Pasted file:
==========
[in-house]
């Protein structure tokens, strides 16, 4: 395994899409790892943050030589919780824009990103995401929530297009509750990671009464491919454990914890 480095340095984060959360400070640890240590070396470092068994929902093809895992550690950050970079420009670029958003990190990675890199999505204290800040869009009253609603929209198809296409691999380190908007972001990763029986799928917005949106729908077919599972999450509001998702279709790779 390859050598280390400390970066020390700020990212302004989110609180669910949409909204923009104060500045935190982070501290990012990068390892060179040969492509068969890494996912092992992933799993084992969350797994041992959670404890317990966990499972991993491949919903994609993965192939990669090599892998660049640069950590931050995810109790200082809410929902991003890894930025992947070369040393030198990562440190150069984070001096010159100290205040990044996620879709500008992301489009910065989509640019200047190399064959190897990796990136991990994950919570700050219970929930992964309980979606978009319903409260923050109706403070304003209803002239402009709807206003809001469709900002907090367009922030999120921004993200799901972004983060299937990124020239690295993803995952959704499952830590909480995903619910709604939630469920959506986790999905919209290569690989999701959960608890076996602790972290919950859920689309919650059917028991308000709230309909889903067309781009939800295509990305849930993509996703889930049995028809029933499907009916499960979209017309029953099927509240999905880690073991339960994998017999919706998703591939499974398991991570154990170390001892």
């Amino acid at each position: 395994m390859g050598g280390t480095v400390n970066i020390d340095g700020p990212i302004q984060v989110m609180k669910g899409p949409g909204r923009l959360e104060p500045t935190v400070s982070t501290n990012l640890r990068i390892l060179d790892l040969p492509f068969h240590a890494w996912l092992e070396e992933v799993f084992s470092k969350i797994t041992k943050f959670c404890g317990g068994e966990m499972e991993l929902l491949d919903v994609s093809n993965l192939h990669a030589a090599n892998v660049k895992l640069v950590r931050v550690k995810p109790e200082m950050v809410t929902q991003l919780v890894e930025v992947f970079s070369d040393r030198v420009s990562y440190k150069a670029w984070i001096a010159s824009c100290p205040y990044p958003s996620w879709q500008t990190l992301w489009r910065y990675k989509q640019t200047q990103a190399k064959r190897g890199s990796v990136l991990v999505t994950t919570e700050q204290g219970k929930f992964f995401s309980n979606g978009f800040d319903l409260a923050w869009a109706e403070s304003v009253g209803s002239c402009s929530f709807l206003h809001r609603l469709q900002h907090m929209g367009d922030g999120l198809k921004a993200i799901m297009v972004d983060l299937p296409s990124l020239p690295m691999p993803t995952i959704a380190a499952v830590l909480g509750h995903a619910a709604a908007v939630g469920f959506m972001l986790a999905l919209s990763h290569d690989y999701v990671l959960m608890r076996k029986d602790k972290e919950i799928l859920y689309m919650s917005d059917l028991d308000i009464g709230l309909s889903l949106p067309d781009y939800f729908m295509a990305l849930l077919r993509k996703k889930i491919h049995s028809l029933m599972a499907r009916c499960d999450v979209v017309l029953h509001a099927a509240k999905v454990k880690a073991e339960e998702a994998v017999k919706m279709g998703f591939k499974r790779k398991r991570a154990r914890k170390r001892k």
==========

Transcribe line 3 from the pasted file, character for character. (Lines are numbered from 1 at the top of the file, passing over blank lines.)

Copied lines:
């Amino acid at each position: 395994m390859g050598g280390t480095v400390n970066i020390d340095g700020p990212i302004q984060v989110m609180k669910g899409p949409g909204r923009l959360e104060p500045t935190v400070s982070t501290n990012l640890r990068i390892l060179d790892l040969p492509f068969h240590a890494w996912l092992e070396e992933v799993f084992s470092k969350i797994t041992k943050f959670c404890g317990g068994e966990m499972e991993l929902l491949d919903v994609s093809n993965l192939h990669a030589a090599n892998v660049k895992l640069v950590r931050v550690k995810p109790e200082m950050v809410t929902q991003l919780v890894e930025v992947f970079s070369d040393r030198v420009s990562y440190k150069a670029w984070i001096a010159s824009c100290p205040y990044p958003s996620w879709q500008t990190l992301w489009r910065y990675k989509q640019t200047q990103a190399k064959r190897g890199s990796v990136l991990v999505t994950t919570e700050q204290g219970k929930f992964f995401s309980n979606g978009f800040d319903l409260a923050w869009a109706e403070s304003v009253g209803s002239c402009s929530f709807l206003h809001r609603l469709q900002h907090m929209g367009d922030g999120l198809k921004a993200i799901m297009v972004d983060l299937p296409s990124l020239p690295m691999p993803t995952i959704a380190a499952v830590l909480g509750h995903a619910a709604a908007v939630g469920f959506m972001l986790a999905l919209s990763h290569d690989y999701v990671l959960m608890r076996k029986d602790k972290e919950i799928l859920y689309m919650s917005d059917l028991d308000i009464g709230l309909s889903l949106p067309d781009y939800f729908m295509a990305l849930l077919r993509k996703k889930i491919h049995s028809l029933m599972a499907r009916c499960d999450v979209v017309l029953h509001a099927a509240k999905v454990k880690a073991e339960e998702a994998v017999k919706m279709g998703f591939k499974r790779k398991r991570a154990r914890k170390r001892k």